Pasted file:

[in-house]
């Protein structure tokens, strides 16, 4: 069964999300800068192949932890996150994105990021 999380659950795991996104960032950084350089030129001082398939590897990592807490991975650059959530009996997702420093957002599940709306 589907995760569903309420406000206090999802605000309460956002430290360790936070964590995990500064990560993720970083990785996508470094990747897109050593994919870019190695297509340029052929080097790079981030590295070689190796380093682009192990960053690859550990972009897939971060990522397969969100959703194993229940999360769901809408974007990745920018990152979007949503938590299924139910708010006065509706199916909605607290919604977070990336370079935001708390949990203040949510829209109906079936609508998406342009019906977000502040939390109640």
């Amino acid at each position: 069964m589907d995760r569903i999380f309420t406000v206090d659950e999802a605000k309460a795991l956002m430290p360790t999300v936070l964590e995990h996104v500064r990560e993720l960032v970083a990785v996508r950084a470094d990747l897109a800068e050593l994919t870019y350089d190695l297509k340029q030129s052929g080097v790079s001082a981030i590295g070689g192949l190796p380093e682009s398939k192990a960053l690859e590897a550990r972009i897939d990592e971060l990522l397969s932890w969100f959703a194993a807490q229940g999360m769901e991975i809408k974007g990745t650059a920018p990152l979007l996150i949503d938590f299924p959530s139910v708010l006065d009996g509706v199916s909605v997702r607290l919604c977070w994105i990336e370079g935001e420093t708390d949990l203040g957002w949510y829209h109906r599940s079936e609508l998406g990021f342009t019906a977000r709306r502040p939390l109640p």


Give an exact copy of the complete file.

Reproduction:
[in-house]
């Protein structure tokens, strides 16, 4: 069964999300800068192949932890996150994105990021 999380659950795991996104960032950084350089030129001082398939590897990592807490991975650059959530009996997702420093957002599940709306 589907995760569903309420406000206090999802605000309460956002430290360790936070964590995990500064990560993720970083990785996508470094990747897109050593994919870019190695297509340029052929080097790079981030590295070689190796380093682009192990960053690859550990972009897939971060990522397969969100959703194993229940999360769901809408974007990745920018990152979007949503938590299924139910708010006065509706199916909605607290919604977070990336370079935001708390949990203040949510829209109906079936609508998406342009019906977000502040939390109640």
């Amino acid at each position: 069964m589907d995760r569903i999380f309420t406000v206090d659950e999802a605000k309460a795991l956002m430290p360790t999300v936070l964590e995990h996104v500064r990560e993720l960032v970083a990785v996508r950084a470094d990747l897109a800068e050593l994919t870019y350089d190695l297509k340029q030129s052929g080097v790079s001082a981030i590295g070689g192949l190796p380093e682009s398939k192990a960053l690859e590897a550990r972009i897939d990592e971060l990522l397969s932890w969100f959703a194993a807490q229940g999360m769901e991975i809408k974007g990745t650059a920018p990152l979007l996150i949503d938590f299924p959530s139910v708010l006065d009996g509706v199916s909605v997702r607290l919604c977070w994105i990336e370079g935001e420093t708390d949990l203040g957002w949510y829209h109906r599940s079936e609508l998406g990021f342009t019906a977000r709306r502040p939390l109640p």